What are the truth conditions of want ascriptions? According to an influential approach, they are intimately connected to the agent’s beliefs: ⌜S wants p⌝ is true iff, within S’s belief set, S prefers the p worlds to the not-p worlds. This approach faces a well-known problem, however: it makes the wrong predictions for what we call (counter)factual want ascriptions, wherein the agent either believes p or believes not-p—for example, ‘I want it to rain tomorrow and that is exactly what is (...)
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  10. Indicative and counterfactual conditionals: a causal-modeling semantics.Duen-Min Deng & Kok Yong Lee - 2021 - Synthese 199 (1-2):3993-4014.
    We construct a causal-modeling semantics for both indicative and counterfactual conditionals. As regards counterfactuals, we adopt the orthodox view that a counterfactual conditional is true in a causal model M just in case its consequent is true in the submodel M∗, generated by intervening in M, in which its antecedent is true. We supplement the orthodox semantics by introducing a new manipulation called extrapolation. We argue that an indicative conditional is true in a causal model M just in case its (...)
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  11. Strictness and connexivity.Andrea Iacona - 2021 - Inquiry: An Interdisciplinary Journal of Philosophy 64 (10):1024-1037.
    .This paper discusses Aristotle’s thesis and Boethius’ thesis, the most distinctive theorems of connexive logic. Its aim is to show that, although there is something plausible in Aristotle’s thesis and Boethius’ thesis, the intuitions that may be invoked to motivate them are consistent with any account of indicative conditionals that validates a suitably restricted version of them. In particular, these intuitions are consistent with the view that indicative conditionals are adequately formalized as strict conditionals.
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  12. Variations on Anderson Conditionals.Julia Zakkou - 2021 - Theoretical Linguistics 47 (3-4):297-311.
  13. Presupposing Counterfactuality.Julia Zakkou - 2019 - Semantics and Pragmatics 12.
    There is long standing agreement both among philosophers and linguists that the term ‘counterfactual conditional’ is misleading if not a misnomer. Speakers of both non-past subjunctive (or ‘would’) conditionals and past subjunctive (or ‘would have’) conditionals need not convey counterfactuality. The relationship between the conditionals in question and the counterfactuality of their antecedents is thus not one of presupposing. It is one of conversationally implicating. This paper provides a thorough examination of the arguments against the presupposition view as applied to (...)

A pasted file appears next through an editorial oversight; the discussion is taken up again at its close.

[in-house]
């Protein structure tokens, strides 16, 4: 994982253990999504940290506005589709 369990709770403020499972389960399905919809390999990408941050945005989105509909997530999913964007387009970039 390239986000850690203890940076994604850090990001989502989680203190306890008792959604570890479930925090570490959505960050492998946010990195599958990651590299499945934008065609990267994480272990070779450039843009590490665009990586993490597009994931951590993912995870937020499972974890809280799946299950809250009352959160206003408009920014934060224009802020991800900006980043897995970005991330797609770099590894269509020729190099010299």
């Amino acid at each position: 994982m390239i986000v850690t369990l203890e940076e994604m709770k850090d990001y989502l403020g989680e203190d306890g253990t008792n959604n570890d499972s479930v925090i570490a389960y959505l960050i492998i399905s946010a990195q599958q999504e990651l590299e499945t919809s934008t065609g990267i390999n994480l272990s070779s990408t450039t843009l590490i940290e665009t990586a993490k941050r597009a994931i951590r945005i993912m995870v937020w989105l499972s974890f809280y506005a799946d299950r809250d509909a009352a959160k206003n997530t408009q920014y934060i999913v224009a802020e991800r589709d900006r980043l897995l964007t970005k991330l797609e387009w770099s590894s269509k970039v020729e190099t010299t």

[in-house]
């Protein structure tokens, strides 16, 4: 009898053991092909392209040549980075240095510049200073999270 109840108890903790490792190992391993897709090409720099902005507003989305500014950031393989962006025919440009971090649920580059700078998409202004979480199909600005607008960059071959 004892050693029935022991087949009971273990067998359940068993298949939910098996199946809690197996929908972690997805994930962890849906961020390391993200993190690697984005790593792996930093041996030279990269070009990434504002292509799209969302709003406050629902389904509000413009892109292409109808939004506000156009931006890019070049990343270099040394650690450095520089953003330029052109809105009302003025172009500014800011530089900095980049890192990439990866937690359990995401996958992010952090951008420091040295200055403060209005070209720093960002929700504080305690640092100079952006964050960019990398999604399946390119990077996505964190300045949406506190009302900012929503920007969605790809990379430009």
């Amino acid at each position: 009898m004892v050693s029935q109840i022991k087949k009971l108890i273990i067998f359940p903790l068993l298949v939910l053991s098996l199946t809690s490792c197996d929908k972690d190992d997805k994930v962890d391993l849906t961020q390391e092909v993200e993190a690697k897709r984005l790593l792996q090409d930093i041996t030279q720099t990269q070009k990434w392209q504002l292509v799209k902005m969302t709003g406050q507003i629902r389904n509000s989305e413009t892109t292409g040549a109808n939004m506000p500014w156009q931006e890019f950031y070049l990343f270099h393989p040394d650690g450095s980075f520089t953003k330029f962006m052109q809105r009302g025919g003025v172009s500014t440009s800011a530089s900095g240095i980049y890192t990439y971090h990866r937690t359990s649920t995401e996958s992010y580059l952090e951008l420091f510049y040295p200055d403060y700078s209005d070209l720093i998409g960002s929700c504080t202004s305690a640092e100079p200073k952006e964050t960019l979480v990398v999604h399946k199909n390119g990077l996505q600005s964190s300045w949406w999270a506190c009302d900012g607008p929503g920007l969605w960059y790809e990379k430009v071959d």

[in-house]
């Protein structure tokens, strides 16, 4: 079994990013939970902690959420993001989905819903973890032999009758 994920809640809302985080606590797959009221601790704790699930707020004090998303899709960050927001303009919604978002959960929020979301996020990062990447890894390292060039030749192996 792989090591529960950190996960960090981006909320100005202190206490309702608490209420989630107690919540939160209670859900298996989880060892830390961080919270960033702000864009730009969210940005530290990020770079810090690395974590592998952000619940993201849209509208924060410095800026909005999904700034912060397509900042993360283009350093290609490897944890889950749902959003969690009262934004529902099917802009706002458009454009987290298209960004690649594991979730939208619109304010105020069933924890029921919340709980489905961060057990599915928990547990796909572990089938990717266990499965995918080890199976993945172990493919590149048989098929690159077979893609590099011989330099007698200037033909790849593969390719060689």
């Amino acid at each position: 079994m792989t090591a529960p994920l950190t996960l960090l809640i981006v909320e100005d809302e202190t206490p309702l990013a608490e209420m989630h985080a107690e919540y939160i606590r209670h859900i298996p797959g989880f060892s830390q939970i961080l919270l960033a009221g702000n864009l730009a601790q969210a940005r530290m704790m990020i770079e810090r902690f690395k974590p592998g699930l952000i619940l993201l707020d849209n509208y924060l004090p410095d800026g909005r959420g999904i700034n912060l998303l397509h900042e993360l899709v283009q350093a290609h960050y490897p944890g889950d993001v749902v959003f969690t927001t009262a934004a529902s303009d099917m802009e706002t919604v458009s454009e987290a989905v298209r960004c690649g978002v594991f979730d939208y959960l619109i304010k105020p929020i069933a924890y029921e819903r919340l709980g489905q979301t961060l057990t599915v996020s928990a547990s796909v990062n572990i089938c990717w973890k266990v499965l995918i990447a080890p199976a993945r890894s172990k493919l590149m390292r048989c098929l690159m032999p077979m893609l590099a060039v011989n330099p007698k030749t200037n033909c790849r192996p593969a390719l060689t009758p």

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  14. A logic for the natural language conditional.Monique Whitaker - 2018 - South African Journal of Philosophy 37 (3):261-283.
    Ordinary speakers intuitively assign truth-values to conditional utterances in everyday conversation, but, despite the general ease with which this occurs, it is notoriously difficult to give an account of the implicit logic that is followed in making these truth-value assignments. I propose a twofold logic of the conditional – a relatively simple “factual” logic for conditionals interpreted with regard to what is actually the case, largely following the logic of the material conditional; combined with a variably strict possible-worlds counterfactual logic (...)
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  15. Conditionals.Anthony S. Gillies - 2017 - In Bob Hale, Crispin Wright & Alexander Miller (eds.), A Companion to the Philosophy of Language. Chichester, UK: Wiley. pp. 401–436.
  16. Abductive, causal, and counterfactual conditionals under incomplete probabilistic knowledge.Niki Pfeifer & Lena Tulkki - 2017 - In G. Gunzelmann, A. Howes, T. Tenbrink & E. Davelaar (eds.), Proceedings of the 39th Cognitive Science Society Meeting. pp. 2888-2893.
    We study abductive, causal, and non-causal conditionals in indicative and counterfactual formulations using probabilistic truth table tasks under incomplete probabilistic knowledge (N = 80). We frame the task as a probability-logical inference problem. The most frequently observed response type across all conditions was a class of conditional event interpretations of conditionals; it was followed by conjunction interpretations. An interesting minority of participants neglected some of the relevant imprecision involved in the premises when inferring lower or upper probability bounds on the (...)
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  17. In Defense of Brogaard-Salerno Stricture.Matheus Silva - 2017 - The Reasoner 11 (7):42.
    Brogaard and Salerno (2008) argued that counter-examples to contraposition, strengthening the antecedent, and hypothetical syllogism involving subjunctive conditionals only seem to work because they involve a contextual fallacy where the context assumed in the premise(s) is illicitly shifted in the conclusion. To avoid such counter-examples they have proposed that the context must remain fixed when evaluating an argument for validity. That is the Brogaard-Salerno Stricture. Tristan Haze (2016), however, has recently objected that intuitively valid argumentative forms such as conjunction introduction (...)